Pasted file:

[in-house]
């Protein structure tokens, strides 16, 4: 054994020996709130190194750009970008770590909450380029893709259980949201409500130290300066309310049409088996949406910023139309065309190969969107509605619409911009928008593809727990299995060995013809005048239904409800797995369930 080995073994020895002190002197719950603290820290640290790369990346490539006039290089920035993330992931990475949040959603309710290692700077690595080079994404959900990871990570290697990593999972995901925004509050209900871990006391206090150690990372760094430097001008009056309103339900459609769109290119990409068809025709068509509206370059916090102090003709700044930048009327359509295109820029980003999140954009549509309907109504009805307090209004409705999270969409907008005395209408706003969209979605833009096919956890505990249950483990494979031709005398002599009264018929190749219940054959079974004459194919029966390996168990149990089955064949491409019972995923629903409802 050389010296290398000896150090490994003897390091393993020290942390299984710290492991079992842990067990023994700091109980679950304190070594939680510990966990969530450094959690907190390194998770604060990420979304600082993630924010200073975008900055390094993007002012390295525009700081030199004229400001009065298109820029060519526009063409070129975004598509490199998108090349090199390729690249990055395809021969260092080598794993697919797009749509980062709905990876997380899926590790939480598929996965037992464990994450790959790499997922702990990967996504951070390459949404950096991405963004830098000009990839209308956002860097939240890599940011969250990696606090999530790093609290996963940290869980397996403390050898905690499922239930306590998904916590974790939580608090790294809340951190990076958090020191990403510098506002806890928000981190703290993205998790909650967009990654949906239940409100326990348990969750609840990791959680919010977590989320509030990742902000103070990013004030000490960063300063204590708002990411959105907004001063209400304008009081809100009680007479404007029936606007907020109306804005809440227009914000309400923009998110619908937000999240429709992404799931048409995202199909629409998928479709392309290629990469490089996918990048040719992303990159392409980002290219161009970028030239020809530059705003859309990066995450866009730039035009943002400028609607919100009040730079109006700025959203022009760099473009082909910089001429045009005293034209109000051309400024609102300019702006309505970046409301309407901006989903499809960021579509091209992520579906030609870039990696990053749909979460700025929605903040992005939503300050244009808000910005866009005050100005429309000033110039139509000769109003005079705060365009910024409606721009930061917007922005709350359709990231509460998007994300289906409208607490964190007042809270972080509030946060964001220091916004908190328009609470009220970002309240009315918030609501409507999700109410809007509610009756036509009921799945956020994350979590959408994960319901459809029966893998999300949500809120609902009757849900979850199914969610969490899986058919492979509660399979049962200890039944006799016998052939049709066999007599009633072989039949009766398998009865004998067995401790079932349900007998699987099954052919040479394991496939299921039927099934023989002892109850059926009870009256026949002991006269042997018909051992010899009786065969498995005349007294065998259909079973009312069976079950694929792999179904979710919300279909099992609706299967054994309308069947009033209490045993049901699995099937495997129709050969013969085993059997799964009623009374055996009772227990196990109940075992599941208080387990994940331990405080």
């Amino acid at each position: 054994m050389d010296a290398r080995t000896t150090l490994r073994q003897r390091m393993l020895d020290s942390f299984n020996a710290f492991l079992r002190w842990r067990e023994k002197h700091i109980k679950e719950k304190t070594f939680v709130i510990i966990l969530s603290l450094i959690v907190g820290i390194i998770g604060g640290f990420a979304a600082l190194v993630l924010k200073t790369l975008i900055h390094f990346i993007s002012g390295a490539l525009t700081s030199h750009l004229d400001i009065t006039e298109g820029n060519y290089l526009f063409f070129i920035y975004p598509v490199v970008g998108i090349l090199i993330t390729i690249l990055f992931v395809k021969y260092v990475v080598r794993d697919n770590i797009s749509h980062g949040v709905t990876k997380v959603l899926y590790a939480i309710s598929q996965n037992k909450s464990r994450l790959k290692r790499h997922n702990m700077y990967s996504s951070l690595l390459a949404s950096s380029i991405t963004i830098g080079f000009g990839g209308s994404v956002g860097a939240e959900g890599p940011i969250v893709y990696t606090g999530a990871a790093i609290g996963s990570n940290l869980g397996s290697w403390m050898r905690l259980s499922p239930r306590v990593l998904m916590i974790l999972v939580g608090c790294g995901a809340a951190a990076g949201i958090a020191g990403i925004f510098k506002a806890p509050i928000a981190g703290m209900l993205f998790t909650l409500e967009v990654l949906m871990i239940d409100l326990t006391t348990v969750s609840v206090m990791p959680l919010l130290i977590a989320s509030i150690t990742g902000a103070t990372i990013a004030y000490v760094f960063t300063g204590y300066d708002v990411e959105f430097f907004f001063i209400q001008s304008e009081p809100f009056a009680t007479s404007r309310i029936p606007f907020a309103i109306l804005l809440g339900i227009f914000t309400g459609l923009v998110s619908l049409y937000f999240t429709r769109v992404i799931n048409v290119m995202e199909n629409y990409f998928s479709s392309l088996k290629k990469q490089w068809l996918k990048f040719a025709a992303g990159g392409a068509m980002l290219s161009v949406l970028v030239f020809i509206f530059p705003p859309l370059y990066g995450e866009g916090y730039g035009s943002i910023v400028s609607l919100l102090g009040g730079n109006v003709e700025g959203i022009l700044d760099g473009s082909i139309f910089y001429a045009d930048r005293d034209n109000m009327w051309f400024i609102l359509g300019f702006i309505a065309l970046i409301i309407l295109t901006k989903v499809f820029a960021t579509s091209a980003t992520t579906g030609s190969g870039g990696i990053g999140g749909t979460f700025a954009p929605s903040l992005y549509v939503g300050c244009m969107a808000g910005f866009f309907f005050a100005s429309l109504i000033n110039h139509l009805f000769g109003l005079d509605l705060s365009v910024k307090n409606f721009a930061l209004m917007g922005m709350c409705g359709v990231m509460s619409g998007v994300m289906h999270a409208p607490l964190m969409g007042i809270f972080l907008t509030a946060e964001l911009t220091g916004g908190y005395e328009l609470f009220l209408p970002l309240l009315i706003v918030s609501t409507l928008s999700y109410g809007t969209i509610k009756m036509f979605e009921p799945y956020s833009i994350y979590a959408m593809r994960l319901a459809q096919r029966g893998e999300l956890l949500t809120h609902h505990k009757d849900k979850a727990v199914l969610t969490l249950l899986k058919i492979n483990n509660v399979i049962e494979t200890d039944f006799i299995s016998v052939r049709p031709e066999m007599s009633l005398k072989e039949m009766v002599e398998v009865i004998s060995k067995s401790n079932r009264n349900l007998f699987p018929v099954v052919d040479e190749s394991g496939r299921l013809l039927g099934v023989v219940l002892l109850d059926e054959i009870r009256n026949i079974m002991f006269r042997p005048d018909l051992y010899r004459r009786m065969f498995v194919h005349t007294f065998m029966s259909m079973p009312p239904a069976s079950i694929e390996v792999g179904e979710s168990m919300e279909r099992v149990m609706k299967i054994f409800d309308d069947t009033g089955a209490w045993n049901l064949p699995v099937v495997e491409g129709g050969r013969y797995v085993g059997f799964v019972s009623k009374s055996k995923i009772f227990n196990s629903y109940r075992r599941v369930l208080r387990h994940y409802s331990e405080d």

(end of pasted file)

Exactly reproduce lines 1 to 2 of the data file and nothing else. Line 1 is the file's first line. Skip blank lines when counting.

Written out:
[in-house]
């Protein structure tokens, strides 16, 4: 054994020996709130190194750009970008770590909450380029893709259980949201409500130290300066309310049409088996949406910023139309065309190969969107509605619409911009928008593809727990299995060995013809005048239904409800797995369930 080995073994020895002190002197719950603290820290640290790369990346490539006039290089920035993330992931990475949040959603309710290692700077690595080079994404959900990871990570290697990593999972995901925004509050209900871990006391206090150690990372760094430097001008009056309103339900459609769109290119990409068809025709068509509206370059916090102090003709700044930048009327359509295109820029980003999140954009549509309907109504009805307090209004409705999270969409907008005395209408706003969209979605833009096919956890505990249950483990494979031709005398002599009264018929190749219940054959079974004459194919029966390996168990149990089955064949491409019972995923629903409802 050389010296290398000896150090490994003897390091393993020290942390299984710290492991079992842990067990023994700091109980679950304190070594939680510990966990969530450094959690907190390194998770604060990420979304600082993630924010200073975008900055390094993007002012390295525009700081030199004229400001009065298109820029060519526009063409070129975004598509490199998108090349090199390729690249990055395809021969260092080598794993697919797009749509980062709905990876997380899926590790939480598929996965037992464990994450790959790499997922702990990967996504951070390459949404950096991405963004830098000009990839209308956002860097939240890599940011969250990696606090999530790093609290996963940290869980397996403390050898905690499922239930306590998904916590974790939580608090790294809340951190990076958090020191990403510098506002806890928000981190703290993205998790909650967009990654949906239940409100326990348990969750609840990791959680919010977590989320509030990742902000103070990013004030000490960063300063204590708002990411959105907004001063209400304008009081809100009680007479404007029936606007907020109306804005809440227009914000309400923009998110619908937000999240429709992404799931048409995202199909629409998928479709392309290629990469490089996918990048040719992303990159392409980002290219161009970028030239020809530059705003859309990066995450866009730039035009943002400028609607919100009040730079109006700025959203022009760099473009082909910089001429045009005293034209109000051309400024609102300019702006309505970046409301309407901006989903499809960021579509091209992520579906030609870039990696990053749909979460700025929605903040992005939503300050244009808000910005866009005050100005429309000033110039139509000769109003005079705060365009910024409606721009930061917007922005709350359709990231509460998007994300289906409208607490964190007042809270972080509030946060964001220091916004908190328009609470009220970002309240009315918030609501409507999700109410809007509610009756036509009921799945956020994350979590959408994960319901459809029966893998999300949500809120609902009757849900979850199914969610969490899986058919492979509660399979049962200890039944006799016998052939049709066999007599009633072989039949009766398998009865004998067995401790079932349900007998699987099954052919040479394991496939299921039927099934023989002892109850059926009870009256026949002991006269042997018909051992010899009786065969498995005349007294065998259909079973009312069976079950694929792999179904979710919300279909099992609706299967054994309308069947009033209490045993049901699995099937495997129709050969013969085993059997799964009623009374055996009772227990196990109940075992599941208080387990994940331990405080």